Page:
In this paper we focus on the command and control functions of cities emphasized originally by Friedmann (1986), also included as part of Sassen's (1991) global city, and more recently analysed by Godfrey and Zhou (1999) and Anderson and Beckfield (2004). We have carried out preliminary analyses of headquarter locations for both the leading 75 financial services firms (banks and insurance) and for the largest 2000 firms (from all sectors) as defined by the Forbes global 2000. The tables and maps that follow can be used as the backcloth for easy reference as the financial crisis unfolds and morphs into an economic depression or deep recession. So far the financial crisis has heralded surprise after surprise; following the losers and winners in this process over the coming months will likely continue this apparent serendipity.
THE VERY RECENT GEOGRAPHY OF THE 'MASTERS OF THE UNIVERSE'
Finance is at the heart of the geo-economic transition we are experiencing with its practitioners being demoted from seemingly all-powerful ‘masters of the universe' to despised greed merchants who conned us into spending too much. We focus upon the geography of the headquarters of financial services firms when still masters of the universe: it shows where the score of the crisis was orchestrated.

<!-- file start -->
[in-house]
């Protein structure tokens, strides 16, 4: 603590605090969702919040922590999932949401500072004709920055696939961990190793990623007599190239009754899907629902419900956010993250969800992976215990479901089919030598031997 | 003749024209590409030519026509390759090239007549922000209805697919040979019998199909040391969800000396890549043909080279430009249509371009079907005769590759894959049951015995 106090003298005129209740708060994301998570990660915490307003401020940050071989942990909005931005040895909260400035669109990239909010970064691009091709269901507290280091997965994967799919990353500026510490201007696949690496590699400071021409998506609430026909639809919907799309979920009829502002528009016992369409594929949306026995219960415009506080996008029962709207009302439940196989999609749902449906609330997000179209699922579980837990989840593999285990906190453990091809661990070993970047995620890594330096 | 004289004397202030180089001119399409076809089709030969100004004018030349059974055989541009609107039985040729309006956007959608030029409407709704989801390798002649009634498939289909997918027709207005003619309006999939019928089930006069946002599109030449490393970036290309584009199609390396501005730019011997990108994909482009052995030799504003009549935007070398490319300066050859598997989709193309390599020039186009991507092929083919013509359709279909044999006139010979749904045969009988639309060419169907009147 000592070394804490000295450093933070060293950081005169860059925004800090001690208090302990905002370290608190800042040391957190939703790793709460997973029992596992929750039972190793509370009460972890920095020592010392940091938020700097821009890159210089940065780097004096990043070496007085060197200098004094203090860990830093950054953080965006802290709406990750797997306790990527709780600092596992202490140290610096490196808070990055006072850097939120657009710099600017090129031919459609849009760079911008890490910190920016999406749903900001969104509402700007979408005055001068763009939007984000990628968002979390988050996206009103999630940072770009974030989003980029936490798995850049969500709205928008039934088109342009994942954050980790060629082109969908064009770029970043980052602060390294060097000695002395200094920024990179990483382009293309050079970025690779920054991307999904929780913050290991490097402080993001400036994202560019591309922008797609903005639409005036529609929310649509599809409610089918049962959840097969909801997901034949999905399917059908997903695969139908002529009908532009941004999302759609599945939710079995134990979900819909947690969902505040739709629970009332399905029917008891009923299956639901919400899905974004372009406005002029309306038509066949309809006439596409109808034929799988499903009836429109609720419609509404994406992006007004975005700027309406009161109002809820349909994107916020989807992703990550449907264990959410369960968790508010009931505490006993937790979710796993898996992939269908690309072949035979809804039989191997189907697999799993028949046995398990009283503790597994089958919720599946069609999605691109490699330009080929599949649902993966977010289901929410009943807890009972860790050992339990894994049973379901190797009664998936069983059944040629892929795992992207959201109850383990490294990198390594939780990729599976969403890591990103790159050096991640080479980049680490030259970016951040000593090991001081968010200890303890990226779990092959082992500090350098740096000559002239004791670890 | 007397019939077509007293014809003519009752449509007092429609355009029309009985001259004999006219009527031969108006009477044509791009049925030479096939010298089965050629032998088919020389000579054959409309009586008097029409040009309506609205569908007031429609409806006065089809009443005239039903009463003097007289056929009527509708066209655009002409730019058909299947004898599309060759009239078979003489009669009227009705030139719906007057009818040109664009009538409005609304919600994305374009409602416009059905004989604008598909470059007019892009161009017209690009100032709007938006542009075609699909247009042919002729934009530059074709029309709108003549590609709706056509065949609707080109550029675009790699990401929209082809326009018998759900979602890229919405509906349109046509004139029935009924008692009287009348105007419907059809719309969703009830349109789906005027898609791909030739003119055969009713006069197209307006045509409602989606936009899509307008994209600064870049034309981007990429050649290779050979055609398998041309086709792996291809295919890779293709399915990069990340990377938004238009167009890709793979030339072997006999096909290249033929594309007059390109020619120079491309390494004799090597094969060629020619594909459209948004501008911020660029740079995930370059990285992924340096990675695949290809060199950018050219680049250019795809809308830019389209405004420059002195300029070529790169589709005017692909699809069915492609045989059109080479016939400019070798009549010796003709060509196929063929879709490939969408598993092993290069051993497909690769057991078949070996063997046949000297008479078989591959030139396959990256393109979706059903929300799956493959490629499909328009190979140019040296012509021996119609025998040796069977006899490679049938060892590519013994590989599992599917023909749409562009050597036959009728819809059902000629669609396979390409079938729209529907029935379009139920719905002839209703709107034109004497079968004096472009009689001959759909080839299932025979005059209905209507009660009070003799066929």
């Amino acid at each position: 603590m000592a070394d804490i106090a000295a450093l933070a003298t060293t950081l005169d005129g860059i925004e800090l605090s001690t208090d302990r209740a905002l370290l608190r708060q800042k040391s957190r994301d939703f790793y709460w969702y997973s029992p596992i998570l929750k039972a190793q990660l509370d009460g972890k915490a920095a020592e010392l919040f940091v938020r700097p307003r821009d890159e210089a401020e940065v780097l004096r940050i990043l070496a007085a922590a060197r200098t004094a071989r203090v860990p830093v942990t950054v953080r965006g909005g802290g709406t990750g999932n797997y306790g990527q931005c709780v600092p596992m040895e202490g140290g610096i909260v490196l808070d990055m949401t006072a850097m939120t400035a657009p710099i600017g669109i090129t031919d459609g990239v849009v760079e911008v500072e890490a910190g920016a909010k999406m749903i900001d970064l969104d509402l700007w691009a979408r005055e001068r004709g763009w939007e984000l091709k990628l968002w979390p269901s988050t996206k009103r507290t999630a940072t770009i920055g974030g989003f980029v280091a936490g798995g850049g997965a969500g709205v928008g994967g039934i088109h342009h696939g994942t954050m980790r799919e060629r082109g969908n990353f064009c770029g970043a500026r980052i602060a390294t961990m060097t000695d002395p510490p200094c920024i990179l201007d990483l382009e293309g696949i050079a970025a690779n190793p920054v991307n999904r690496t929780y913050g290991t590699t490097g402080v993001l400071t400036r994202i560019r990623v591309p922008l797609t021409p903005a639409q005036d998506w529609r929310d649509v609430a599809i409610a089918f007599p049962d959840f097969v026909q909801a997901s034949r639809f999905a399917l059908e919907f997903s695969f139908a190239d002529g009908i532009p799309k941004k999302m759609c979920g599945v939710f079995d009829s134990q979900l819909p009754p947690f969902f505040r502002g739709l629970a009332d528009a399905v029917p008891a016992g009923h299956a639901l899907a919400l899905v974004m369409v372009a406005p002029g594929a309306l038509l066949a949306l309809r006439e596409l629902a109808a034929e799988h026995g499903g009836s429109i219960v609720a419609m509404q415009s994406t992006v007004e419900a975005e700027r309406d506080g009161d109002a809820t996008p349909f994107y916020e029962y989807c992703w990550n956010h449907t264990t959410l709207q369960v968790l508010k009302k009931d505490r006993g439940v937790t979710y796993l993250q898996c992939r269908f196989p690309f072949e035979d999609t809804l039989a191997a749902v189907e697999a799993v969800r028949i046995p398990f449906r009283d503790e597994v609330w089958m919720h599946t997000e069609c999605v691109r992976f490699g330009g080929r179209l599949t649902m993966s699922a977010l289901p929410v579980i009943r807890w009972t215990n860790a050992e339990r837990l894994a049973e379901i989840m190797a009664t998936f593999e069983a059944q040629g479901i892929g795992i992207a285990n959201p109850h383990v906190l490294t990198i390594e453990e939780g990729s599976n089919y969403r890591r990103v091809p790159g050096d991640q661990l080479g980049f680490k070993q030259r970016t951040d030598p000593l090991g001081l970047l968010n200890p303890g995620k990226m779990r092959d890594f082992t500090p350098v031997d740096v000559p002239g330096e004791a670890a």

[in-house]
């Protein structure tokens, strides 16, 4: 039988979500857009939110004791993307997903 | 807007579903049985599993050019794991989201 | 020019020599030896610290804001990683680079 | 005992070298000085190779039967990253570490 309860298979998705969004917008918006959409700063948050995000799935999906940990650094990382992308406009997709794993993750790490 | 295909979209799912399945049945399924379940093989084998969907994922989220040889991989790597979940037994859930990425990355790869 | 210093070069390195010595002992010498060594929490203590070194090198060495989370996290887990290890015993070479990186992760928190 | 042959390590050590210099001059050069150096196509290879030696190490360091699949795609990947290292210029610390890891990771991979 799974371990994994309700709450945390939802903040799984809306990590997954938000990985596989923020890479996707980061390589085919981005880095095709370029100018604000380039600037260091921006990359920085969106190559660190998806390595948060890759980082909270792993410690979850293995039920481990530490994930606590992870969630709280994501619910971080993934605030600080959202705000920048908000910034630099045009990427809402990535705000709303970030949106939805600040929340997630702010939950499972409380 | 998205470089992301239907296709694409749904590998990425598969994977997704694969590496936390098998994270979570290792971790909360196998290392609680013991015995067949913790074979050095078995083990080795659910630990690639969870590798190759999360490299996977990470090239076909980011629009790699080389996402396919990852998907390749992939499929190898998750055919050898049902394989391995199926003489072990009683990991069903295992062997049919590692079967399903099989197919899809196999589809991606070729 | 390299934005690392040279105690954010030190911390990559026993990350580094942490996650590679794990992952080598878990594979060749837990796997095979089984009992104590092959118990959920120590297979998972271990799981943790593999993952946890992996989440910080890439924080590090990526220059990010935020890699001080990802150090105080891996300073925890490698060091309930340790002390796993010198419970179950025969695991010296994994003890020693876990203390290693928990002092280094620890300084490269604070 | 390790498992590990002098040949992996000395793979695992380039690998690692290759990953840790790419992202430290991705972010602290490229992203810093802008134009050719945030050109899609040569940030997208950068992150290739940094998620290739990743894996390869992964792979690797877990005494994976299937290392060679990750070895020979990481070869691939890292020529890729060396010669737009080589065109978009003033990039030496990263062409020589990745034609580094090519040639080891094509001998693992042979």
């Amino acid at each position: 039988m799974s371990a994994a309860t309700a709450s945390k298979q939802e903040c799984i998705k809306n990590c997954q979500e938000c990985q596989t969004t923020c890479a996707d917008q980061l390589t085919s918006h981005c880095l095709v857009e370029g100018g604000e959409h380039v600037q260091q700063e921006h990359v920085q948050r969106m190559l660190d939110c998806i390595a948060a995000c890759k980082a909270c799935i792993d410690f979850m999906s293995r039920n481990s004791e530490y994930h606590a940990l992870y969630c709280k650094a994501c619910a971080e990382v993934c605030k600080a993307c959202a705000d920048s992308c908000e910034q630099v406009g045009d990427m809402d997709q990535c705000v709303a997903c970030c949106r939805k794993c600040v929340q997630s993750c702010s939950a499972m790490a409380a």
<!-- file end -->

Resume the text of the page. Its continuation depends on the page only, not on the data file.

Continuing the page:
There are 75 financial service firms in our data. To measure a city's importance as a command and control centre we use the rankings of their banks and insurance firms in terms of corporate size as given by the Forbes composite index, a measure that combines rankings for sales, profits, assets and market value.3 A Financial Command Index (FCI) is computed for each city as follows: each city with a top five firm headquarters scores 10; cities with headquarters of firms ranked 6 to 10 score 8; 11 to 20 score 6; 21 to 30 score 5; 31 to 40 score 4; 41 to 55 score 3; and 56 to 75 score 2. These scores are summed for each city and the index is then expressed as percentages of the city with the highest sum. The results of this exercise are shown in Figure 1. Clearly this command function is highly concentrated with only 35 cities featured and all but six in North America and Europe. New York stands out as the dominant city but Western Europe is the most dominant world region in financial command and control centres.